I once had a seminary professor who described the vast majority of contemporary Christian music as “la la la fluff”. It’s lots of smiles, joyful praise, beautiful strains of melody, uplifted hands, etc., etc. Of course, music is meant to be uplifting and inspiring. The power of music stirs within the deepest crevices of our souls. Even the most simple melodies can lift us into a near-heaven euphoria.
(I’m convinced there are several earthly things which give us the greatest foretaste of heaven to come: stirring music, savory food, and being loved by another human being. I’m going to be partial here and say that Mozart and Bach, Indian and barbecue, and a child’s hug and kiss bring the veil between heaven and us to its very thinest membrane.)
So it’s no wonder that most Christian music aims to be beautiful, to stir us towards joy, a passionate love of God, and the peace of his embrace. It’s happy music- lush, melodious, and beautiful. The problem, however, is that in some seasons of life, this kind of music sounds all too bland, sappy, and shallow.
Life is not an unbroken chorus of harmonious melodies. There are dissonant times- more often than we care to admit- in which the journey of faith is jagged and broken. We live with grief, anger, depression, confusion, betrayal… the darker things. Indeed they are painful to talk about, much less sing about in Christianity, but they exist. And we ignore this darker side to our peril.
The book of Psalms stand as a constant reminder that worshipping God is not always a pretty affair. One third of all the psalms are lament psalms. These psalms of lament push us to bring our darker, doubting, confused selves into worship, too. It’s not nice. In fact, this kind of worship is rough and ragged and seemingly impolite among mixed company who would rather us focus merely on the good, lovely things, meanwhile ignoring those parts of ourselves not yet healed and reconciled to God, to others, and to ourselves. Again, we simply cannot turn a blind eye to our darkness with any kind of integrity.
Take, for example, one of the more ugly, disturbing Psalms. It’s Psalm 137:
1 By the rivers of Babylon we sat and wept
when we remembered Zion.
2 There on the poplars
we hung our harps,
3 for there our captors asked us for songs,
our tormentors demanded songs of joy;
they said, “Sing us one of the songs of Zion!”
4 How can we sing the songs of the Lord
while in a foreign land?
5 If I forget you, Jerusalem,
may my right hand forget its skill.
6 May my tongue cling to the roof of my mouth
if I do not remember you,
if I do not consider Jerusalem
my highest joy.
7 Remember, Lord, what the Edomites did
on the day Jerusalem fell.
“Tear it down,” they cried,
“tear it down to its foundations!”
8 Daughter Babylon, doomed to destruction,
happy is the one who repays you
according to what you have done to us.
9 Happy is the one who seizes your infants
and dashes them against the rocks.
Try putting that into an average contemporary praise and worship song! It can’t be done. Why? By and large that genre of music doesn’t allow for despair, anger, and thoughts of revenge. A prayer for vengeful infanticide doesn’t quite fit into a nice Sunday morning song of praise, does it?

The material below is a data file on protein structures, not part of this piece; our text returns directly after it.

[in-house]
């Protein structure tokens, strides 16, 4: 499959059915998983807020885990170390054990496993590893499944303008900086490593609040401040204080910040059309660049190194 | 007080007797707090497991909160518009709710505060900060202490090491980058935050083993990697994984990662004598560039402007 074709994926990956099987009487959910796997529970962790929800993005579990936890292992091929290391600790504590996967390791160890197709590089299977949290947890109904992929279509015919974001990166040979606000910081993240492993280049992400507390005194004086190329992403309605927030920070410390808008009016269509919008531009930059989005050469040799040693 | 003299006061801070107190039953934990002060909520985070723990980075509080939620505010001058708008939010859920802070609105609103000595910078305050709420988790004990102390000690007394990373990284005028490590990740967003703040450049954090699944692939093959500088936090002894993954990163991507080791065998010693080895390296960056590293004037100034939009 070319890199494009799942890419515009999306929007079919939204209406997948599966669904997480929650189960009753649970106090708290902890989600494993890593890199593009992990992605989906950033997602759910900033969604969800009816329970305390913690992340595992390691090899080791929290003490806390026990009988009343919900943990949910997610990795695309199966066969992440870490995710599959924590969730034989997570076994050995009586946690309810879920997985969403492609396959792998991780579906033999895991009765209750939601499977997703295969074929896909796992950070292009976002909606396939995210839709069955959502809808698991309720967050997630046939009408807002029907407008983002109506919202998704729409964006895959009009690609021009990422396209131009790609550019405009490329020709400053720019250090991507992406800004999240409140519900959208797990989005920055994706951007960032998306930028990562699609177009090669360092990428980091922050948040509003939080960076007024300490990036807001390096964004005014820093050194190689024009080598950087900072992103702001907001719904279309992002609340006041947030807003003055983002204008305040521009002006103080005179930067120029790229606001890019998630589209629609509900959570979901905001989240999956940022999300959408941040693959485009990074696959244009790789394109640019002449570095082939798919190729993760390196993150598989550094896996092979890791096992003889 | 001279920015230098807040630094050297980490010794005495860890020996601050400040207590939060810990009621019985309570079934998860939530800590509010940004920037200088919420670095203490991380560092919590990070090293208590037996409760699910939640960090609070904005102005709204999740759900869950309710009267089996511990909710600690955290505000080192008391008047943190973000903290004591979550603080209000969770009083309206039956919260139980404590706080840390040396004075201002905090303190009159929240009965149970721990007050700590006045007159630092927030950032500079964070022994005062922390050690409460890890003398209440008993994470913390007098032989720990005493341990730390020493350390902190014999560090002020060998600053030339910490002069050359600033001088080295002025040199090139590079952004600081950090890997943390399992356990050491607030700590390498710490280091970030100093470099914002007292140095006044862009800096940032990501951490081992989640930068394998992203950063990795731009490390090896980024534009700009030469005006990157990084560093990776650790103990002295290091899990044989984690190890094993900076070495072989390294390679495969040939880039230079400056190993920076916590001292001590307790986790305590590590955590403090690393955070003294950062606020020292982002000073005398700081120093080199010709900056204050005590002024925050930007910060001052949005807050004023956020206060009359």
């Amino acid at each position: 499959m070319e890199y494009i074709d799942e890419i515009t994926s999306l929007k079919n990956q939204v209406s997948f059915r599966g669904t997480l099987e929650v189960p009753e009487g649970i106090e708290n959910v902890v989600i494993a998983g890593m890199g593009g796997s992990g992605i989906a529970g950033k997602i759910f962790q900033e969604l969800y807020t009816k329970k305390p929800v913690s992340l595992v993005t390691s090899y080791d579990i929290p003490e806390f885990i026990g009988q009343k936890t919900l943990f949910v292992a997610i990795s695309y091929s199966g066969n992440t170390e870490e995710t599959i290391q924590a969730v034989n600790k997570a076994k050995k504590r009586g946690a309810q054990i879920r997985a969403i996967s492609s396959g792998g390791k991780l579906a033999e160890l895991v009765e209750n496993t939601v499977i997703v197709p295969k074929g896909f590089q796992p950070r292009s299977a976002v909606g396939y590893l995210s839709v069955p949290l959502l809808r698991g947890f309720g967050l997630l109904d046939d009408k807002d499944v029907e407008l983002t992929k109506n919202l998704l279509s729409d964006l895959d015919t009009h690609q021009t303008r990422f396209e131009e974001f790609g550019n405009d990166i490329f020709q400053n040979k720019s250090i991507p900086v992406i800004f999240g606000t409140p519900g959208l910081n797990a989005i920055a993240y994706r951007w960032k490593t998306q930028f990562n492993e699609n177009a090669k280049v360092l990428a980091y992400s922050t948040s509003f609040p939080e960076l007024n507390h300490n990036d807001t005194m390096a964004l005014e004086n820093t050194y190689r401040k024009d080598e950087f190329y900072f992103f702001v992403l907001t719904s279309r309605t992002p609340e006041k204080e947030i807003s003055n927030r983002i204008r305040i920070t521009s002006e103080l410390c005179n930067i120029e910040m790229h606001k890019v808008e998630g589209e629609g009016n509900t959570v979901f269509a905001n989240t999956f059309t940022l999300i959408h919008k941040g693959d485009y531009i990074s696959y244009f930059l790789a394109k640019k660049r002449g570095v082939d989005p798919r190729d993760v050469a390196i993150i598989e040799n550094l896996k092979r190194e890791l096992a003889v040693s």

But psalms like this must be sung. At least I thought so.
Over the last three years, I’ve suffered from two bouts of depression. If you’ve ever been depressed, you know that the serene “la la la” music doesn’t always fit where you are. In fact, it can be quite grating.
As I was recovering from depression, I turned to writing music that captured some of where I had been and the determination I had to get better. Here is one example of that:
But I also wanted to capture the jarring feelings I had of feeling stuck in “the pit”- the feelings of despair, feeling displaced, hopeless yet longing, humiliated, worthless, silent but wanting to rage out, and just raw. For this, I had written some music, but couldn’t find a suitable text. Then, I stumbled upon Psalm 137, and with a little adjusting, the music and the Scripture became a perfect match:
Aside from sharing some of my songs (and I thank you for taking the time to listen!), I also want to encourage all of us who call ourselves Christian or any other people of faith to not be afraid of bringing our whole selves to God. There is room enough at God’s altar of worship for every part of us of us– the good and pretty as well as the dark and “unpretty”. Not only can music capture the more rapturous side of faith, but it can also powerfully affirm a faith that sputters and struggles in our brokenness.
We can bring our wounds to the nail scarred hands of God who walks with us on nail scarred feet. In our pain, we walk side by side with a God whose side was pierced and whose head bore a crown of thorns. This God, Jesus Christ, welcomes my pain and my wounds, especially in music.
Only when we’ve been honest with God, with ourselves and others, can we take those next steps to healing and wholeness. As we do, our praise and worship of God will be that much more authentically deep and riveting. It will be unstoppable.